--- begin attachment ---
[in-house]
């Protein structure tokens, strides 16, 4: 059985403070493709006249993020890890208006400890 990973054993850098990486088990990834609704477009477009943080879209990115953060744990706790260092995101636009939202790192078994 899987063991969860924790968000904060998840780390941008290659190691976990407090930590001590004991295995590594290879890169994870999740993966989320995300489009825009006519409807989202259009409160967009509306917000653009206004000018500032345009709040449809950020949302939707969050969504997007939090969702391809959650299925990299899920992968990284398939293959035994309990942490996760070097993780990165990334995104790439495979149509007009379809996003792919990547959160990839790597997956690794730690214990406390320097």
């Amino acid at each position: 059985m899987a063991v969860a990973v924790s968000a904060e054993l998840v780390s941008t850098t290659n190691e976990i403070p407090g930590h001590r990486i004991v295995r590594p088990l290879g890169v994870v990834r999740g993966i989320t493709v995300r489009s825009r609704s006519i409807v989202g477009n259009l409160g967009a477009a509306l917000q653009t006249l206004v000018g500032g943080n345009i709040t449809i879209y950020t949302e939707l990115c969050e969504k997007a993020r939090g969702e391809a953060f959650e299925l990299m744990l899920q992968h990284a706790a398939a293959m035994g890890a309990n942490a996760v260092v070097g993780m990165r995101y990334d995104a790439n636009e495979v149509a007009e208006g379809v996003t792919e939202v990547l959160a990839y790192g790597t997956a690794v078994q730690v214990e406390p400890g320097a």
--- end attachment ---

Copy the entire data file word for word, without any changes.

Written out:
[in-house]
């Protein structure tokens, strides 16, 4: 059985403070493709006249993020890890208006400890 990973054993850098990486088990990834609704477009477009943080879209990115953060744990706790260092995101636009939202790192078994 899987063991969860924790968000904060998840780390941008290659190691976990407090930590001590004991295995590594290879890169994870999740993966989320995300489009825009006519409807989202259009409160967009509306917000653009206004000018500032345009709040449809950020949302939707969050969504997007939090969702391809959650299925990299899920992968990284398939293959035994309990942490996760070097993780990165990334995104790439495979149509007009379809996003792919990547959160990839790597997956690794730690214990406390320097």
């Amino acid at each position: 059985m899987a063991v969860a990973v924790s968000a904060e054993l998840v780390s941008t850098t290659n190691e976990i403070p407090g930590h001590r990486i004991v295995r590594p088990l290879g890169v994870v990834r999740g993966i989320t493709v995300r489009s825009r609704s006519i409807v989202g477009n259009l409160g967009a477009a509306l917000q653009t006249l206004v000018g500032g943080n345009i709040t449809i879209y950020t949302e939707l990115c969050e969504k997007a993020r939090g969702e391809a953060f959650e299925l990299m744990l899920q992968h990284a706790a398939a293959m035994g890890a309990n942490a996760v260092v070097g993780m990165r995101y990334d995104a790439n636009e495979v149509a007009e208006g379809v996003t792919e939202v990547l959160a990839y790192g790597t997956a690794v078994q730690v214990e406390p400890g320097a």